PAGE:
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Celebration to mark UL Lafayette’s prestigious Carnegie R1 designation

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The University of Louisiana at Lafayette has taken its place in the top level of the nation’s research institutions and is planning a celebration to mark this historic achievement.

The Carnegie Classification of Institutions of Higher Learning has designated UL Lafayette as R1, or a university with “very high research activity.”

Just 3% of public and private universities in the United States have achieved this status, Dr. Joseph Savoie, UL Lafayette president, noted in a congratulatory message to the campus community on Monday.

“Like us, each are leaders in teaching and learning, innovation and research, scholarship and service. I’m very proud, and you should be, too,” Savoie said.

The Center for Postdoctoral Research at Indiana University produces the Carnegie Classification. It has been the leading framework for describing U.S. colleges and universities for nearly a half century.

The latest update includes 3,900 institutions. Only 137 are in Carnegie’s highest level.

UL Lafayette is among them.

“Reaching R1 enhances the University’s prestige and that of our region,” Savoie said, adding that the designation “helps us attract and retain high-quality students who seek an institution of academic and research excellence as they choose where to go to college.”

He continued: “It makes our current faculty members more competitive. Potential faculty, external funding agencies and policymakers also look for this mark of quality when making determinations. And the designation adds value to the degrees pursued by current students and earned by alumni.”

The University’s top-level designation is also a selling point for investors and “is a boon for workforce creation and economic development. It’s attractive for businesses that need an established, trusted source of intellectual capital that an R1 University like ours provides,” Savoie said.

Carnegie uses a set of weighted values to determine whether a university has achieved R1 status. These include research and development expenditures, how many doctoral degrees it awards each year, and the number and quality of research staff.

Dr. Ramesh Kolluru, vice president for Research, Innovation and Economic Development, noted that, over the past decade, UL Lafayette consistently has excelled at each measure.

For example, the University’s research and development expenditures in 2020 were a record $164 million, a 165% increase in seven years. The number of doctoral degrees awarded grew by nearly 18% during the same period.

“This growth is not accidental,” Kolluru said. “Rather, it reflects the foresight and intentionality embodied by the deans and faculty of our academic colleges, the Graduate School, and by our University leadership, all of whom have demonstrated a sustained commitment to excellence in research, and to the development of intellectual capacity and human capital to address the challenges we face as a global society.”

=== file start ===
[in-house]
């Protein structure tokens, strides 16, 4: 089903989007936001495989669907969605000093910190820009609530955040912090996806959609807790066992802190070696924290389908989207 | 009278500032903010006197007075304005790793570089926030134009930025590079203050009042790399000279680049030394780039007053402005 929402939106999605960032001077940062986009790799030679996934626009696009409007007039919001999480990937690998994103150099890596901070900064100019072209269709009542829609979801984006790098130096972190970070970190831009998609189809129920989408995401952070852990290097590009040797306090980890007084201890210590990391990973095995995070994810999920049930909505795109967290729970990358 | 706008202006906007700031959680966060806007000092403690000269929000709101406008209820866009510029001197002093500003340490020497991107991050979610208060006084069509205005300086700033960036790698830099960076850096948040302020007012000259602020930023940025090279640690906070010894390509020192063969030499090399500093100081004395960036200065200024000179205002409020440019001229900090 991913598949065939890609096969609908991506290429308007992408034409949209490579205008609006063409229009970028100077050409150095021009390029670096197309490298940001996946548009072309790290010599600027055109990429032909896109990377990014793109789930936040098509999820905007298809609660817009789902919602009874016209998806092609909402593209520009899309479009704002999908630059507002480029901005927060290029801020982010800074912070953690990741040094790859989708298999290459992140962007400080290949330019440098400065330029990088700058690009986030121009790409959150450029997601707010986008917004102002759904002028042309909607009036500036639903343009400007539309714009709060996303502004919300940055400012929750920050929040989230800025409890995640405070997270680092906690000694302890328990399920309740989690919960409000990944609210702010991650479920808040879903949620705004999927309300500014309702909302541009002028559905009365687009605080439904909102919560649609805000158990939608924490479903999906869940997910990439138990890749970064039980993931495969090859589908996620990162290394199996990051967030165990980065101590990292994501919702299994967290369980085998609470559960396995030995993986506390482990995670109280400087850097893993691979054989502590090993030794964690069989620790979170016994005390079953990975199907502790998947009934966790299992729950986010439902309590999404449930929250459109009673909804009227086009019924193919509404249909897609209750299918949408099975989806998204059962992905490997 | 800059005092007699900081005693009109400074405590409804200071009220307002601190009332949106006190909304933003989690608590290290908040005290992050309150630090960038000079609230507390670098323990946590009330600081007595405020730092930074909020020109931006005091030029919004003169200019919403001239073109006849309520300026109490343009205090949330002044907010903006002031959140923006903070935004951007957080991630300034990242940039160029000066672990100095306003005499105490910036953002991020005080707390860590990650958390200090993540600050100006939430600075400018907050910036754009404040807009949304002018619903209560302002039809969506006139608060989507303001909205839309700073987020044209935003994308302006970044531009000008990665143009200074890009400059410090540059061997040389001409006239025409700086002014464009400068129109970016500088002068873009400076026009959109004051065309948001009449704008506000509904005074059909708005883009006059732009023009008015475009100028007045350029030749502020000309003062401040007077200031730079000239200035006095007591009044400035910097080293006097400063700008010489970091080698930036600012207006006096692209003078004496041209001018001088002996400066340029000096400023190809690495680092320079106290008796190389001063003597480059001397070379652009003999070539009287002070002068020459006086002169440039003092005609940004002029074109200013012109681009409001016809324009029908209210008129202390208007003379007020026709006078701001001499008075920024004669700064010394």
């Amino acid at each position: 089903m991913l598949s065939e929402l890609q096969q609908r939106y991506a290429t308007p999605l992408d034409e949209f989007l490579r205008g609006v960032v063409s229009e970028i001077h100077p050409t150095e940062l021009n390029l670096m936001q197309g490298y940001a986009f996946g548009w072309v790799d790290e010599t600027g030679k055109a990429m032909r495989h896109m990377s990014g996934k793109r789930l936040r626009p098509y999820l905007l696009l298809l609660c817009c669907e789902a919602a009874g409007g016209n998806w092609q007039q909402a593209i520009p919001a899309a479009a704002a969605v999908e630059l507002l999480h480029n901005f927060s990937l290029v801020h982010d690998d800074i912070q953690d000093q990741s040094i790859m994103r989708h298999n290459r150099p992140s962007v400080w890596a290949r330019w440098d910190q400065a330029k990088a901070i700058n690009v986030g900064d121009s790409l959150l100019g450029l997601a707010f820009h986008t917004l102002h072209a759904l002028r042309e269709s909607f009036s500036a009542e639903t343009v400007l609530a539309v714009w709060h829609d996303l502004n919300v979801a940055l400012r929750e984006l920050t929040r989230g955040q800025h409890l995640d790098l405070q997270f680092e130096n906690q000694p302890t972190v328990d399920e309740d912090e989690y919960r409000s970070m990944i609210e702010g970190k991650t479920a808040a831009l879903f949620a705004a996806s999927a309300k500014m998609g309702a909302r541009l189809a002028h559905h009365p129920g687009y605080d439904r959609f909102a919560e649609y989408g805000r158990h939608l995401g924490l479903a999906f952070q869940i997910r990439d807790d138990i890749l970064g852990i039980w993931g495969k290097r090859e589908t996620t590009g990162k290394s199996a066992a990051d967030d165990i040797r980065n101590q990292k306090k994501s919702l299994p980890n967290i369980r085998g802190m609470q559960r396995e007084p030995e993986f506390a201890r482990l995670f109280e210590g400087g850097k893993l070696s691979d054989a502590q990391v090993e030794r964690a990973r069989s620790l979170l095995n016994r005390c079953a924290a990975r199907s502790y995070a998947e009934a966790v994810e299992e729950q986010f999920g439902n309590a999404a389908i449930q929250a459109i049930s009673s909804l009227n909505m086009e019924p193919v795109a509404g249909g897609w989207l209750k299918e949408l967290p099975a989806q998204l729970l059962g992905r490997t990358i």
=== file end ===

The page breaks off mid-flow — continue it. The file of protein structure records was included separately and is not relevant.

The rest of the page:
He continued: “Earning R1 is a statement: if you want to collaborate with faculty, staff and student researchers who pursue scholarly excellence and whose work is truly changing the world, look no further than UL Lafayette. If you want to work at a University that is world-class, look no further than UL Lafayette. If you want to go to school at a University where you get world-class education from world-class researchers, look no further than UL Lafayette.”

Kolluru pointed to the University’s role in the creation of the Pfizer-BioNTech vaccine for COVID-19. It was the world’s first widely available coronavirus vaccination and the first to win full approval by the Food and Drug Administration.

“The road to this life-saving medical breakthrough ran through our New Iberia Research Center,” Kolluru said.

Computing, data science and artificial intelligence; energy transition and clean energy; coastal, water management and climate adaptation; advanced materials and manufacturing; and the development of socio-economic and human capital are among other areas where the “groundbreaking work being done by researchers at UL Lafayette is having a broad, global effect,” Kolluru added.

“The Carnegie R1 designation acknowledges the strength of what is already here and provides incredible momentum for our continued ability to confront – and overcome – the great questions of our time through scholarship, innovation and public impact research.”

Like Savoie and Kolluru, Dr. Jaimie Hebert, UL Lafayette’s provost and vice president for Academic Affairs, paid tribute to the University’s faculty, staff and students “who each contributed to making this prestigious designation possible.”

“This is so significant for the University, and this achievement is a testament to them and their work,” Hebert said.

“UL Lafayette has always provided access to an exceptional educational experience, and this top-tier status elevates what we can offer students at every level. Our researchers are leaders in their respective disciplines, and as the R1 designation attracts more national and global attention to the incredible work that they are doing, our students will be learning from and working alongside them.”

“We’re really at an incredible moment in our history,” Hebert said.

UL Lafayette will mark reaching R1 status at a celebration on Wednesday, Feb. 23, followed by a forum showcasing cutting-edge research the University produces.

Details on these events will be released when they are available.

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